Australia were the pioneers of organised defensive systems and won the 1999 World Cup on the back of conceding just one try on the way to lifting the trophy. While they have leaked one more try than New Zealand en-route to the final, three of those were conceded against Scotland, including a block down and an intercept, in a bizarre quarter final.

More telling is the fact they kept the excellent Argentineans try less in the semi-final as they did Wales despite being down to 13 men for seven minutes when Sam Warburton’s men were camped on their line. Even England, in front of a raucous Twickenham crowd, only managed one five pointer.

The one thing we know with certainty is that Australia will attack New Zealand at every opportunity and, as we saw in that pool game against England, they have an endless array of Joe Schmidt style strike plays off set pieces that can open up defences. In Foley and Giteau they have two master play makers with subtle hands and magical feet.

A lingering ankle injury has restricted Folau’s impact on the tournament to date but you just know that he is a big game player, built for occasions such as this.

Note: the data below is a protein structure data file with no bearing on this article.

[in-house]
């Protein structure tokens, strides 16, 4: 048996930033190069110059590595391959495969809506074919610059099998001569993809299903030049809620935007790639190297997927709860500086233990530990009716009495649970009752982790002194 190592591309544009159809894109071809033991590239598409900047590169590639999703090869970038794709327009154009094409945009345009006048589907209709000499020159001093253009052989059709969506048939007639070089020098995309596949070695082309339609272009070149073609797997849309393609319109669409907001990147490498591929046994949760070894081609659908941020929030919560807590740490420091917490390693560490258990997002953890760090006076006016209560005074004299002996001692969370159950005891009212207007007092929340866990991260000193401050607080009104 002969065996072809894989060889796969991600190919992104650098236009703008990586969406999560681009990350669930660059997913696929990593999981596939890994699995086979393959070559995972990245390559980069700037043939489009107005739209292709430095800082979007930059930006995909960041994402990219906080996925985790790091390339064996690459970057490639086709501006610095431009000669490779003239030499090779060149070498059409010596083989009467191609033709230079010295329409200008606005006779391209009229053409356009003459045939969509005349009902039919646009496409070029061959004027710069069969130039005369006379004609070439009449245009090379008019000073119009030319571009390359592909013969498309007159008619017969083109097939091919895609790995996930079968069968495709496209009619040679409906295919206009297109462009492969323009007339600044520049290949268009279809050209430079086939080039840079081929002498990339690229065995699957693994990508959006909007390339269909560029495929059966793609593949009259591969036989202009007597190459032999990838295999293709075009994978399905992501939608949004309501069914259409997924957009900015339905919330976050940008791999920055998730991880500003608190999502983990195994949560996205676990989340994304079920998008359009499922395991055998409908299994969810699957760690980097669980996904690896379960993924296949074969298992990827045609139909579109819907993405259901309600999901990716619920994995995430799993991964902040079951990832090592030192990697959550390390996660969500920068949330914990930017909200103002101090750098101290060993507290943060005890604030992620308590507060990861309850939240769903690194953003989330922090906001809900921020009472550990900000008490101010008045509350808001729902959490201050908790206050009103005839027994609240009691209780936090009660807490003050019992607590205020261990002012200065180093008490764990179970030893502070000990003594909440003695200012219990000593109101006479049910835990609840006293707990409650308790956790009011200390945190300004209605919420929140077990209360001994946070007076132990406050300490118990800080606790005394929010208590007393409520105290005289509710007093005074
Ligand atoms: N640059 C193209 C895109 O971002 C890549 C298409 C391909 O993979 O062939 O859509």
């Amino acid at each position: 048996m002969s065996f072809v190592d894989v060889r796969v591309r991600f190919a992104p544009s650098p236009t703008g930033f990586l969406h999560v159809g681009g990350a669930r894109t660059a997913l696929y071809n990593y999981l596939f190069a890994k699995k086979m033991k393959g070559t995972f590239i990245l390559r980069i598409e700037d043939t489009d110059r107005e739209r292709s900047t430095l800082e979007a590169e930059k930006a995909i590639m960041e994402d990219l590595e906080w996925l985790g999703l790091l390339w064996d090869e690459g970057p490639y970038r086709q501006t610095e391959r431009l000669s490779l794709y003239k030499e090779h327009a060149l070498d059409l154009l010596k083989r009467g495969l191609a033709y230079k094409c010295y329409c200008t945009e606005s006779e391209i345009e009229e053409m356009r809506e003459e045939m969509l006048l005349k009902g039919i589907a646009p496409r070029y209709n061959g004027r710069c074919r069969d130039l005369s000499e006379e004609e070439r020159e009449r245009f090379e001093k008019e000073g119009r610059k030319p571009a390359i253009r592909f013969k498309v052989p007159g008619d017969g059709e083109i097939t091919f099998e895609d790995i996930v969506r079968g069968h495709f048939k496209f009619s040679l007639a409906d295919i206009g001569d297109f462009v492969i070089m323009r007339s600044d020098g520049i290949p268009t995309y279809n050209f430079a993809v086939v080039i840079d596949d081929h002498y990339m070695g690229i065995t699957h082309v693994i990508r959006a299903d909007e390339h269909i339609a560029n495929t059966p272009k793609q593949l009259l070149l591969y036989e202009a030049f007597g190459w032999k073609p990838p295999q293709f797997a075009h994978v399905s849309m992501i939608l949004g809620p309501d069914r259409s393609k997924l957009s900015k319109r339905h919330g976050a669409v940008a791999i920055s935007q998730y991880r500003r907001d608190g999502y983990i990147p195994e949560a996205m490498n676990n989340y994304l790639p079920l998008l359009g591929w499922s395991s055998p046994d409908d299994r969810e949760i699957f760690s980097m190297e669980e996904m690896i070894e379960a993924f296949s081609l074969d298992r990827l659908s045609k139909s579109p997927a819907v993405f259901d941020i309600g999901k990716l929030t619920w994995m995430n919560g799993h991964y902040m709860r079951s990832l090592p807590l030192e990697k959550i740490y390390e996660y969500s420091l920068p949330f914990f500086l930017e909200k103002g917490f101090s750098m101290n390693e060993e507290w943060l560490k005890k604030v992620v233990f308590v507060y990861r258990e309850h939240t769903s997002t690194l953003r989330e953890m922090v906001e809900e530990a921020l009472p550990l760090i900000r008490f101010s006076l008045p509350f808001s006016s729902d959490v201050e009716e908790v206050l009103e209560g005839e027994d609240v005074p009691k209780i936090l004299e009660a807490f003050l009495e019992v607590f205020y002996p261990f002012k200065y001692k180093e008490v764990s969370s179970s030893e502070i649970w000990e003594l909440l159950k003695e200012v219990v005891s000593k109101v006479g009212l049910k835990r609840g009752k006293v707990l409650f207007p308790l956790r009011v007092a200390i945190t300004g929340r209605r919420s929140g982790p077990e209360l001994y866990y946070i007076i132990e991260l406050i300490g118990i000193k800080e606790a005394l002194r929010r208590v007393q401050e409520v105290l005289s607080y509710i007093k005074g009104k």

New Zealand are no longer hampered by the weight of expectation that saw them stumble over the line against France four years ago while Australia are so much further advanced than they dared dream this time last year that they enter this contest with no inhibitions and nothing to lose. That makes them very dangerous even if New Zealand still look the more likely winners. Brace yourself for a potential classic.

More on this topic

Jacob Stockdale hoping for more good memories of Twickenham in bid for World Cup placeJacob Stockdale hoping for more good memories of Twickenham in bid for World Cup place

WADA compliments Rugby World Cup for zero failed drug tests

Stuart Lancaster steps down as England head coach 'by mutual consent'Stuart Lancaster steps down as England head coach 'by mutual consent'

VIDEO: Why the Rugby World Cup 2015 was the greatest rugby tournament everVIDEO: Why the Rugby World Cup 2015 was the greatest rugby tournament ever


THE number of children with mental health issues presenting to the paediatric emergency department in Temple Street has increased dramatically, according to a study by Dr Eoin Fitzgerald.Learning Points: Light at the end of the tunnel for mental health?

Cooking in the MasterChef kitchen is just as scary as you’d imagine, writes Georgia Humphreys.Sweet 16 as Masterchef returns

Martin Hayes doesn’t like to stand still. The fiddle virtuoso from East Clare has made it a hallmark of his career to seek out creative ideas from beyond his musical tradition.Martin Hayes: Breaking new ground

At this point, if we are talking about a collective consciousness and how to move forward, lets go back to basics and talk about what we teach our children and what we were taught ourselves, writes Alison Curtis.Mum's the Word: Children remind us, in a world where we can be anything, be kind

More From The Irish Examiner